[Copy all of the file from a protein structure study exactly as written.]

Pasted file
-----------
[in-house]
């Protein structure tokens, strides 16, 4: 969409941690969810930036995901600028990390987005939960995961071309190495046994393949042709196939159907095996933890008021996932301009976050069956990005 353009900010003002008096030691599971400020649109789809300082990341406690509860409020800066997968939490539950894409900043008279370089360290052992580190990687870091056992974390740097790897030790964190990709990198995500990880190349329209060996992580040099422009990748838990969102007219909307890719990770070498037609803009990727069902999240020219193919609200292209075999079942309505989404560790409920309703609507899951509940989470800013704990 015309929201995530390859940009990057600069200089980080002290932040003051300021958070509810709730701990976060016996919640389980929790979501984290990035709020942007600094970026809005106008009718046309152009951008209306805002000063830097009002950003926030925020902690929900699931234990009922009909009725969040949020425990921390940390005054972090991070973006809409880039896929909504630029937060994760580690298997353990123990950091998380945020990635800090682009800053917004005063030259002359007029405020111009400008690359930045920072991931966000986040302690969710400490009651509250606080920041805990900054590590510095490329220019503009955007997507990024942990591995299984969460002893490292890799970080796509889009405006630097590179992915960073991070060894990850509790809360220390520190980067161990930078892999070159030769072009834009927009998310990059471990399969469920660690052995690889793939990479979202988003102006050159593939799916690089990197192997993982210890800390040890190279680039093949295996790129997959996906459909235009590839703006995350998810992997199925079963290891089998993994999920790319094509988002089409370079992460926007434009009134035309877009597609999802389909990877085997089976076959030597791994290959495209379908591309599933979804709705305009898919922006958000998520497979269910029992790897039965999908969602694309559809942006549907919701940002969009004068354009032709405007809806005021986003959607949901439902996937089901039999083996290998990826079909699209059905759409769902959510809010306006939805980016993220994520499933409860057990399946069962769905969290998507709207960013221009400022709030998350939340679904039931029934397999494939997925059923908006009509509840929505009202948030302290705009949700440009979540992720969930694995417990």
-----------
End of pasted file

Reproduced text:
[in-house]
């Protein structure tokens, strides 16, 4: 969409941690969810930036995901600028990390987005939960995961071309190495046994393949042709196939159907095996933890008021996932301009976050069956990005 353009900010003002008096030691599971400020649109789809300082990341406690509860409020800066997968939490539950894409900043008279370089360290052992580190990687870091056992974390740097790897030790964190990709990198995500990880190349329209060996992580040099422009990748838990969102007219909307890719990770070498037609803009990727069902999240020219193919609200292209075999079942309505989404560790409920309703609507899951509940989470800013704990 015309929201995530390859940009990057600069200089980080002290932040003051300021958070509810709730701990976060016996919640389980929790979501984290990035709020942007600094970026809005106008009718046309152009951008209306805002000063830097009002950003926030925020902690929900699931234990009922009909009725969040949020425990921390940390005054972090991070973006809409880039896929909504630029937060994760580690298997353990123990950091998380945020990635800090682009800053917004005063030259002359007029405020111009400008690359930045920072991931966000986040302690969710400490009651509250606080920041805990900054590590510095490329220019503009955007997507990024942990591995299984969460002893490292890799970080796509889009405006630097590179992915960073991070060894990850509790809360220390520190980067161990930078892999070159030769072009834009927009998310990059471990399969469920660690052995690889793939990479979202988003102006050159593939799916690089990197192997993982210890800390040890190279680039093949295996790129997959996906459909235009590839703006995350998810992997199925079963290891089998993994999920790319094509988002089409370079992460926007434009009134035309877009597609999802389909990877085997089976076959030597791994290959495209379908591309599933979804709705305009898919922006958000998520497979269910029992790897039965999908969602694309559809942006549907919701940002969009004068354009032709405007809806005021986003959607949901439902996937089901039999083996290998990826079909699209059905759409769902959510809010306006939805980016993220994520499933409860057990399946069962769905969290998507709207960013221009400022709030998350939340679904039931029934397999494939997925059923908006009509509840929505009202948030302290705009949700440009979540992720969930694995417990």